U.S. Department of Transportation Issues New Federal Policy for Automated Vehicles
The new policy lays a path for safe testing, deployment of new auto technologies
The U.S. Department of Transportation (DOT) is issuing federal policy for automated vehicles, laying a path for the safe testing and deployment of new auto technologies that have enormous potential for improving safety and mobility for Americans on the road.
U.S. Transportation Secretary Anthony Foxx said that automated vehicles have the potential to save thousands of lives and that this policy provides the framework to harness the benefits of such technology safely.
The policy sets a proactive approach to providing safety assurance and facilitating innovation through four key parts:
- 15 Point Safety Assessment –The Vehicle Performance Guidance for Automated Vehicles for manufacturers, developers and other organizations includes a 15 point "Safety Assessment" for the safe design, development, testing and deployment of automated vehicles.
- Model State Policy – This section presents a clear distinction between Federal and State responsibilities for regulation of highly automated vehicles, and suggests recommended policy areas for states to consider with a goal of generating a consistent national framework for the testing and deployment of highly automated vehicles.
- The National Highway Traffic Safety Administration's (NHTSA) Current Regulatory Tools – This discussion outlines NHTSA's current regulatory tools that can be used to ensure the safe development of new technologies, such as interpreting current rules to allow for greater flexibility in design and providing limited exemptions to allow for testing of nontraditional vehicle designs in a more timely fashion.
- Modern Regulatory Tools – This discussion identifies new regulatory tools and statutory authorities that policymakers may consider in the future to aid the safe and efficient deployment of new lifesaving technologies.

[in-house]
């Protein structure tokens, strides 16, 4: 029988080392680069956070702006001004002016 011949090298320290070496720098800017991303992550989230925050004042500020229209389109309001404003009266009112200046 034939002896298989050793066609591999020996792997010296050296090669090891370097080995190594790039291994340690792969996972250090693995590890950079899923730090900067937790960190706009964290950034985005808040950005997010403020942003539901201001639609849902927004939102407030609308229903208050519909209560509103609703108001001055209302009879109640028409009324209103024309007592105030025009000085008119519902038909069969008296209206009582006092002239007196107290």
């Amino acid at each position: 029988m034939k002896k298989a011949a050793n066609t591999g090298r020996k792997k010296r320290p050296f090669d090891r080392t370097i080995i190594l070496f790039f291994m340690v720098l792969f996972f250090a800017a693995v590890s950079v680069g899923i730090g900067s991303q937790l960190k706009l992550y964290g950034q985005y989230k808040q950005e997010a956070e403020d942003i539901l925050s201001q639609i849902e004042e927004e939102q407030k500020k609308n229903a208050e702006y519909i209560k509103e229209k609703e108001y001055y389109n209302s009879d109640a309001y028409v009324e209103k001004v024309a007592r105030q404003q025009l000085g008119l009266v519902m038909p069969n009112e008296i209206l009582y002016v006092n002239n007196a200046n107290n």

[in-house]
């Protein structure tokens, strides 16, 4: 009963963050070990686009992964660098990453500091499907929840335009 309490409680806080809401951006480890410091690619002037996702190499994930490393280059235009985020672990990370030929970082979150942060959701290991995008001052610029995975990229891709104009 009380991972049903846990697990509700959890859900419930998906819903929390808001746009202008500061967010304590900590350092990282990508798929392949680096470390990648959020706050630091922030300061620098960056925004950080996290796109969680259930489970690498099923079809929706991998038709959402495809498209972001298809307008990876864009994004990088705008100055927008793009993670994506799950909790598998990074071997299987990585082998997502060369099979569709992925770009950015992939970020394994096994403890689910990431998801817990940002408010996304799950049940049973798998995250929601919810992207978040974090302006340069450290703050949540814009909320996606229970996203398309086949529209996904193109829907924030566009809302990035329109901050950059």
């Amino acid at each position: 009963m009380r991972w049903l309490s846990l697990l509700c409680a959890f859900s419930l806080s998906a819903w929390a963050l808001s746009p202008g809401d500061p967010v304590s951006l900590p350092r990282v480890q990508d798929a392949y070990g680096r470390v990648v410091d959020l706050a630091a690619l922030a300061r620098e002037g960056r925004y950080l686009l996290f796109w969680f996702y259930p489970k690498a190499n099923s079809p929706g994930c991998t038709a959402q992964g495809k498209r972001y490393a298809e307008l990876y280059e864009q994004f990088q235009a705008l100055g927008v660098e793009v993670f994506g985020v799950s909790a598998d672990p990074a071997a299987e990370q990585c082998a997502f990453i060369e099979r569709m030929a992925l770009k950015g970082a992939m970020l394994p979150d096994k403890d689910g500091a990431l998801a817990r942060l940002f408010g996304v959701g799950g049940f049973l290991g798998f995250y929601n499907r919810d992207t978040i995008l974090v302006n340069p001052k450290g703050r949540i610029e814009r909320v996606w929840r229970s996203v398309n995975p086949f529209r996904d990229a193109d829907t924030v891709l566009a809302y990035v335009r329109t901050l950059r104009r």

The policy also outlines options for the further use of current federal authorities to expedite the safe introduction of highly automated vehicles into the marketplace, as well as discusses new tools and authorities the federal government may need as the technology evolves and is deployed more widely.
Since the majority of crashes in the U.S. are caused by human error, this policy is moving forward with safe deployment of automated car technologies because of the huge potential they have for saving lives, according to NHTSA Administrator Dr. Mark Rosekind.
The Federal Automated Vehicle Policy is a product of significant public input and stakeholder discussions, including two open public meetings this year and an open public docket for comments.
"Public input has been essential to getting this right. There has been a strong call from state and local governments, industry, safety experts, mobility advocates, and average Americans to establish a clear policy for the deployment of automated vehicles on our roads," said Secretary Foxx.
Moving beyond the traditional U.S. auto regulation approach of reactive, post-sale enforcement of safety standards, the policy is a proactive measure.
A March 2016 study by DOT's Volpe notes that current Federal Motor Vehicle Safety Standards do not directly address automated vehicle technologies.
Those standards can take many years to develop and are traditionally only put into force after new technologies have made significant market penetration. Instead, the automated vehicle policy envisions greater transparency as DOT works with manufacturers to ensure that safety is appropriately addressed on the front-end of development.